Evaluation is not a word that fits easily into design practice, but when it does, it lays bare what it achieves.
Every designer needs to understand evaluation.
Not every designer needs to know how to do it, but they need to know evaluative thinking. Without it, designers are set to fulfill what Charles Eames once was believed to have said about innovation (design’s focus):
Innovate as a last resort. More horrors have been done in the name of innovation than any otherCharles Eames
Designers are rarely trained in evaluation and, aside from the claims of ‘having impact’, might not even know that there is a field called evaluation in the first place. Whether a designer is interested in professional evaluation or not, the consequences of not knowing evaluative thinking – what evaluation does and why it matters to design – is no longer acceptable.
As we start envisioning what is next for the world post-pandemic the risks of ignorance are too great and the benefits too substantial to ignore evaluation with design.
Evaluative Thinking is best framed as asking three important questions as discussed in this post over at Cense:
- What is going on? This question is all about paying attention to your design, what it does, how its made, and what kind of relationships are affected by it.
- What’s new? How is a design — program, service, product or something else — affecting things since it was introduced?
- What does it mean? What is the significance and meaning that is created because this design is in the world?
These questions engage the designer in questions that go beyond aesthetic or functional choices toward responsibility and opportunity. They engage the designer in the question of greater purpose and how designs fit into, support, or challenge existing systems. Many design principles can be funneled through this lens such as accessibility, aesthetics, functionality, and sustainability.
Evaluative thinking helps to frame what each of these contributes to effects in the world, what are the consequences of the design choices made in their service, and who benefits (and is excluded or harmed) from the design. Without these considerations, we are much more likely to commit Eames-like horrors.
Impact & Time
Evaluative thinking borrows from the Latin phrase quid tum, which has a variety of meanings ranging from ‘so what?’ to ‘now what?’ and ‘what next?” and reflects what it is meant to achieve. Our designs — whether it is a service, a policy, or product — have lingering effects for which we need to inquire: quid tum.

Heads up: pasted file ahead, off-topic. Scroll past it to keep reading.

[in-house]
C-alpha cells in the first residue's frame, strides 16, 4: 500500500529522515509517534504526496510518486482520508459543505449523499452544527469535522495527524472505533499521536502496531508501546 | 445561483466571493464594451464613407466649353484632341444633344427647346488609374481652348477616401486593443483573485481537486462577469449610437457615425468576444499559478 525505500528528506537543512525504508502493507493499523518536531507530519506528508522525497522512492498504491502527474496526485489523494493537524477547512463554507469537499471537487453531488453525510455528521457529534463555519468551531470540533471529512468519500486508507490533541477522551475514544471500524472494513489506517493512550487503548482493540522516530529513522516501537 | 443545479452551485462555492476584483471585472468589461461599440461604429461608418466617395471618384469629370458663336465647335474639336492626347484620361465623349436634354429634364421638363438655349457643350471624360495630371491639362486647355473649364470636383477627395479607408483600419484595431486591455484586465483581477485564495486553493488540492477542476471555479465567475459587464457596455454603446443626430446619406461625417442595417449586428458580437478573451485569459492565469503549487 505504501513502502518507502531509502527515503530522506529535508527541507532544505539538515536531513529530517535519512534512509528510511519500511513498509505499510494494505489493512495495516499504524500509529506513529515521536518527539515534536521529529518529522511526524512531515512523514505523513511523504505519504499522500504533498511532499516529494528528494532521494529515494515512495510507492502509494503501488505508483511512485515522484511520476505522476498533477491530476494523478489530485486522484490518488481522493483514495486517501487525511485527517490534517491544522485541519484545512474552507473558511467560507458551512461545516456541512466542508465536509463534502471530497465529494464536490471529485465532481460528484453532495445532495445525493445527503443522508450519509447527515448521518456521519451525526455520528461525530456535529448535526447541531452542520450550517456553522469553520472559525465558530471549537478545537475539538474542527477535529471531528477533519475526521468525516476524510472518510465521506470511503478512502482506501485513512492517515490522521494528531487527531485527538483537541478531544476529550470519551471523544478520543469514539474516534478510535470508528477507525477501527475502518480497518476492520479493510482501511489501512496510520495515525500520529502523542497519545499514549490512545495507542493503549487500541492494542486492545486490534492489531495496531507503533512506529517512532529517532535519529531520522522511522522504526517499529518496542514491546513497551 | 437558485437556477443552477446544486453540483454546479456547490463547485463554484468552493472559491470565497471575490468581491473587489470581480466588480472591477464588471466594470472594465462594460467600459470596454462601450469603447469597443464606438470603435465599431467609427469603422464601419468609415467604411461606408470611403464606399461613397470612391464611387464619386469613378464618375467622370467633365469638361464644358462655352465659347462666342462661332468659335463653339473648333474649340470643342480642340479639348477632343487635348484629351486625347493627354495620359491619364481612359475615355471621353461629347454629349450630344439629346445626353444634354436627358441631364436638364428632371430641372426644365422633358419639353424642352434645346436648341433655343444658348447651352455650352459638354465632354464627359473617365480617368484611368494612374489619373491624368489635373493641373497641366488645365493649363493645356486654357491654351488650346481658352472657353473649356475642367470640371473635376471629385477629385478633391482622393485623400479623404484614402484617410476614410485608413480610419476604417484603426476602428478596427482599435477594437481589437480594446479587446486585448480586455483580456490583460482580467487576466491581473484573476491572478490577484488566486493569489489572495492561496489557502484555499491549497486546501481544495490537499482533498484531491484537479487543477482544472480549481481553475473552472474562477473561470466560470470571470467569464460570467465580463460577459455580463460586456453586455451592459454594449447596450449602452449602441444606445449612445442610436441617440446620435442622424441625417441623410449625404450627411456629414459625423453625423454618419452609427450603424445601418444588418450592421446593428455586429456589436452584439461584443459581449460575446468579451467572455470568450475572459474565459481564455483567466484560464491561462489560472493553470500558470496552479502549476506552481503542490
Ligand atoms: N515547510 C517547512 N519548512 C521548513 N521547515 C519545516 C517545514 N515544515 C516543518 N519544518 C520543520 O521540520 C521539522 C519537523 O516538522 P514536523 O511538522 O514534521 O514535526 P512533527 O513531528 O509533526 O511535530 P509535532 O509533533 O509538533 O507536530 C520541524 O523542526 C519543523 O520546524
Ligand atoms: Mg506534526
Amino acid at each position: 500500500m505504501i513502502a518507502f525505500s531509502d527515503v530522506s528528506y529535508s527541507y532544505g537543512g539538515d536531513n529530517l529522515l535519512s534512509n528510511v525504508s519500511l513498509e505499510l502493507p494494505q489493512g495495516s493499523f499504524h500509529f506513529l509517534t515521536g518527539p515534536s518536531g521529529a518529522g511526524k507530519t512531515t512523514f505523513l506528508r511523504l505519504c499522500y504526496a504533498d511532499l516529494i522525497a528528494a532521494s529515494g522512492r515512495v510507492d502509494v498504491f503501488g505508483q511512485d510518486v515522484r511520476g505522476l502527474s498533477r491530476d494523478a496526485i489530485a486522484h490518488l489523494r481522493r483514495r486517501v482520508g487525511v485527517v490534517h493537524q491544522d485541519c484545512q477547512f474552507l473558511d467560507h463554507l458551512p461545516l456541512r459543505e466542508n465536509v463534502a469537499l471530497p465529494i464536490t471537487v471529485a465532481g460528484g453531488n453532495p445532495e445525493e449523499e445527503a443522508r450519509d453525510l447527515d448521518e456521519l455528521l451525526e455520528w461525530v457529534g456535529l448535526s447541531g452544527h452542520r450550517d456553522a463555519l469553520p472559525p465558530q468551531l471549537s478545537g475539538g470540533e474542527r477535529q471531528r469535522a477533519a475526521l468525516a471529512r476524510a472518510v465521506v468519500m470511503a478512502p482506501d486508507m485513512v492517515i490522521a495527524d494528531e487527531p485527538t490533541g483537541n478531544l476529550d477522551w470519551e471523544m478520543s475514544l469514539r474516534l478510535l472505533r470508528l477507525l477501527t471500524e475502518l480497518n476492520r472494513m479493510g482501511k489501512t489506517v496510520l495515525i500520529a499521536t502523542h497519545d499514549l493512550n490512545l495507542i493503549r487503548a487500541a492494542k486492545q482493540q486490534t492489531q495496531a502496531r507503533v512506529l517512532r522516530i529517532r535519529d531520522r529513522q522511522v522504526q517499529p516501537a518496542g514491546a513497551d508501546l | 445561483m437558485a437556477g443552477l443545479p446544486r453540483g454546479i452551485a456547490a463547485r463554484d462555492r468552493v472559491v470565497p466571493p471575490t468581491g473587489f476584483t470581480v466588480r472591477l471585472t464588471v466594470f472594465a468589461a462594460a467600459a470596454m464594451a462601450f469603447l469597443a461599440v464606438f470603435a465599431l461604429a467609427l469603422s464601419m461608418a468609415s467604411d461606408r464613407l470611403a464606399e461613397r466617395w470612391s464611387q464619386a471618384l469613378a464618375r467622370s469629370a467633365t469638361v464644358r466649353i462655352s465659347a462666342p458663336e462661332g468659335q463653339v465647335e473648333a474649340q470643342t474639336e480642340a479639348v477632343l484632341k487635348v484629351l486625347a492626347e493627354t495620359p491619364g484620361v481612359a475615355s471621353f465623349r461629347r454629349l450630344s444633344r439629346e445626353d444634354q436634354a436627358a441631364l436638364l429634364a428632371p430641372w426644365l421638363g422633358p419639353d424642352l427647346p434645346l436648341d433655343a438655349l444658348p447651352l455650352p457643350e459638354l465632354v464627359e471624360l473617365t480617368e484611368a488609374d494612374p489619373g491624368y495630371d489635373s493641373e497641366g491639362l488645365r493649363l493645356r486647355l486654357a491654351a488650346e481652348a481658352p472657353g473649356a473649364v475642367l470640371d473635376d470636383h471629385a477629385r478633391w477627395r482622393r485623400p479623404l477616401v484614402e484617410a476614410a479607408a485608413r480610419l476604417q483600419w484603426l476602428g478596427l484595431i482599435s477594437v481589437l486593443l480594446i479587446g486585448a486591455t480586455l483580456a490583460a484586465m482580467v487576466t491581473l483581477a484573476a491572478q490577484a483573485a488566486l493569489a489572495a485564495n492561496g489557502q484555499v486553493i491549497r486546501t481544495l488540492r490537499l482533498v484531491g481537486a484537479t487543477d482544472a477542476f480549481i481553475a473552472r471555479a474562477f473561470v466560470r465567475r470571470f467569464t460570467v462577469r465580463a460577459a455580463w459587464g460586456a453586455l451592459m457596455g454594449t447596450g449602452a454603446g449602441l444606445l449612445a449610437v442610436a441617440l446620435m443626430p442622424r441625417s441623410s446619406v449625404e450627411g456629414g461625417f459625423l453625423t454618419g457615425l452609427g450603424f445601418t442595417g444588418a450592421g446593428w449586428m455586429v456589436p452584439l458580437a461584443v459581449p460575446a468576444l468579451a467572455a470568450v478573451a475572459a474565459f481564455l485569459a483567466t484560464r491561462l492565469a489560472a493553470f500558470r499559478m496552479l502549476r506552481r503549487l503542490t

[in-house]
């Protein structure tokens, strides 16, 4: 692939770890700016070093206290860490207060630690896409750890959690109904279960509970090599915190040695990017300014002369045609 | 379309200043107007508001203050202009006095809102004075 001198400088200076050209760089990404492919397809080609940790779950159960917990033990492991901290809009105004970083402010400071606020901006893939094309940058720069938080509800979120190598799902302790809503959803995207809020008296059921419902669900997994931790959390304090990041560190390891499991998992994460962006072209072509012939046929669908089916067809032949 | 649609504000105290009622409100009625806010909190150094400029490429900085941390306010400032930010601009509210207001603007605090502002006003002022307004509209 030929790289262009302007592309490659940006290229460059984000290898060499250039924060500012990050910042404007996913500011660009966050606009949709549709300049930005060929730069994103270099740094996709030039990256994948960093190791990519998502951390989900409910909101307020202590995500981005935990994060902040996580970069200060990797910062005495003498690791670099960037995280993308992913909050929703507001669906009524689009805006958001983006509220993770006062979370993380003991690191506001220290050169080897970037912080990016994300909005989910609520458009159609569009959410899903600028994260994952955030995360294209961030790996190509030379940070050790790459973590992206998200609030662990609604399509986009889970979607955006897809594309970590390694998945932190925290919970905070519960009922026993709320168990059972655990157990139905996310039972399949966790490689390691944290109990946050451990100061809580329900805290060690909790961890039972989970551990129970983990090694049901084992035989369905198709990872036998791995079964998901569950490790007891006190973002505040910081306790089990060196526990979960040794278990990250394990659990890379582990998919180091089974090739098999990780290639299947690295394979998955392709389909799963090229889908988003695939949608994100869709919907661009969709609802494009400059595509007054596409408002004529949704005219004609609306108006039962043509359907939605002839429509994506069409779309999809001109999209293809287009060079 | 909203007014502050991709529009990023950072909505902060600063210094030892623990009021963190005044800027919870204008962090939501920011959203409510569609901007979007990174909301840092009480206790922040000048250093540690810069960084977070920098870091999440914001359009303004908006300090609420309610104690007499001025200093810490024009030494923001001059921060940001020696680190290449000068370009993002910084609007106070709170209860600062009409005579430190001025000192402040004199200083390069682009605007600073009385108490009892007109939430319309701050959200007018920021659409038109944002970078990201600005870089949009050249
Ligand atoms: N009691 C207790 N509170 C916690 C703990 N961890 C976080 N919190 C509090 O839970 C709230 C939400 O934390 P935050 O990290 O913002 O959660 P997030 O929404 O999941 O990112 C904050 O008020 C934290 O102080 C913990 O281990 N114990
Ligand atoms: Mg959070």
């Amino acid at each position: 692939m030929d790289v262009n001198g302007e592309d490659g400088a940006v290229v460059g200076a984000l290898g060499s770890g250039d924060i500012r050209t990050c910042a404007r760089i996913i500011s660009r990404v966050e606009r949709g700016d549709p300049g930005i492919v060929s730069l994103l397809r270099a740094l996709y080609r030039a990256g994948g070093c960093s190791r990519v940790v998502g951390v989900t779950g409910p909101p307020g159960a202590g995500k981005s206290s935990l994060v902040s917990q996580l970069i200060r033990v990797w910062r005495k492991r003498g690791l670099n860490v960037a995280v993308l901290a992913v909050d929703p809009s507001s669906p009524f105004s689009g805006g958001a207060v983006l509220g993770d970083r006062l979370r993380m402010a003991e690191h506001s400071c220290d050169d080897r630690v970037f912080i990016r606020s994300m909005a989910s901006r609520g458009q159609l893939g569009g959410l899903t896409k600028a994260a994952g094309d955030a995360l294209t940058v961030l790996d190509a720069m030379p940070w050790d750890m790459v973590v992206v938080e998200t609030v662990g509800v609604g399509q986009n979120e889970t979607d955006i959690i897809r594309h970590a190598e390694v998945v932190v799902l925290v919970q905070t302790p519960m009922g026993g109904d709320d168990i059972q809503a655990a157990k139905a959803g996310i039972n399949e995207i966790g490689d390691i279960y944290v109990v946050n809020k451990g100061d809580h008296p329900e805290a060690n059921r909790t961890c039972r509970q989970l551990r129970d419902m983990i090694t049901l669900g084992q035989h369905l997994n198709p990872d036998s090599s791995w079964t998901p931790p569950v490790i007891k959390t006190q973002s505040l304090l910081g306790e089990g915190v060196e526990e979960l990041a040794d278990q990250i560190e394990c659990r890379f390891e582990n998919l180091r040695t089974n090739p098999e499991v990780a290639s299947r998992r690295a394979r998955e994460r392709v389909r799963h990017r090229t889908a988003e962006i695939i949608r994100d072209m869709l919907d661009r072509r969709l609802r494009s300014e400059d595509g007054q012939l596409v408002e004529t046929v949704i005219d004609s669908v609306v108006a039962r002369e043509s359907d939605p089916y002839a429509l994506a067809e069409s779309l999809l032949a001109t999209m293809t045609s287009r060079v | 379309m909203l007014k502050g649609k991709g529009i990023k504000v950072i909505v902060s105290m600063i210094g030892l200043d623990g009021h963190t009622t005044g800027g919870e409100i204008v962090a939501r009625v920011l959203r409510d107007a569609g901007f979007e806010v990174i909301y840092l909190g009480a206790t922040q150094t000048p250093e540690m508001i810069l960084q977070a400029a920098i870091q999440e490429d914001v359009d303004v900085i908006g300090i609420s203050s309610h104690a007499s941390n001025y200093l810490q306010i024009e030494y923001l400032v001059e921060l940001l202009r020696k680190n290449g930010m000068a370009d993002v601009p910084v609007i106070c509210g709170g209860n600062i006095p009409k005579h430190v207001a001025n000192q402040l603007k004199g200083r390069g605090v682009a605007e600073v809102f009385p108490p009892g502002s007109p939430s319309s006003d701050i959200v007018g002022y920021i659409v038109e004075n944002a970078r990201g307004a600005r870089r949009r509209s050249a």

Our design choices have effects beyond the moment. We’ve seen the consequences of design choices such as building expressways as part of urban planning, racial segregation policies in the United States and residential schools in Canada, or the addition of the ‘Like’ button on Facebook as examples where the effects and impact go far beyond the initial intent.
While the impact of a design is influenced by many things, it is the designers’ responsibility to ensure that it does the diligence to understand what our creations do are capable of doing. As Mike Monteiro has argued, design ethics is not something that can be left to others: we (designers) must take some responsibility for our creations.
This is what evaluation does. It allows us to account for our choices and see their effects in the world. It helps us, our clients, our partners and the world see what we do and what our work does and it allows us to make it better. It reveals brilliance, effort, and folly. It lays bare our work and, in doing so, celebrates it and demystifies it.
It also tracks its legacy over time and this is where our great intentions and efforts are most revealed in their effect on the world, much like the Chinese parable of the farmer and the horse.
The circumstances arising from the global pandemic of 2020 will unleash an enormous wave of new initiatives as we design for what is next. Whether that is building or re-building our communities, economies, and social systems the choices we make will have lasting and far-reaching consequences for generations. Just as we have seen the consequences of our designs from years past realized now — for good and for naught – the choice is ours for how we will create the future.
Evaluative thinking will hold us to account and, if used earnestly and wisely, will help design things better for positive impact for years to come. Just as Johannes Gutenberg didn’t know all that would follow from his printing press design, he had enough of an idea because he evaluated what he did and the world became literate as a result.
Designers: it’s time to raise your literacy with evaluation.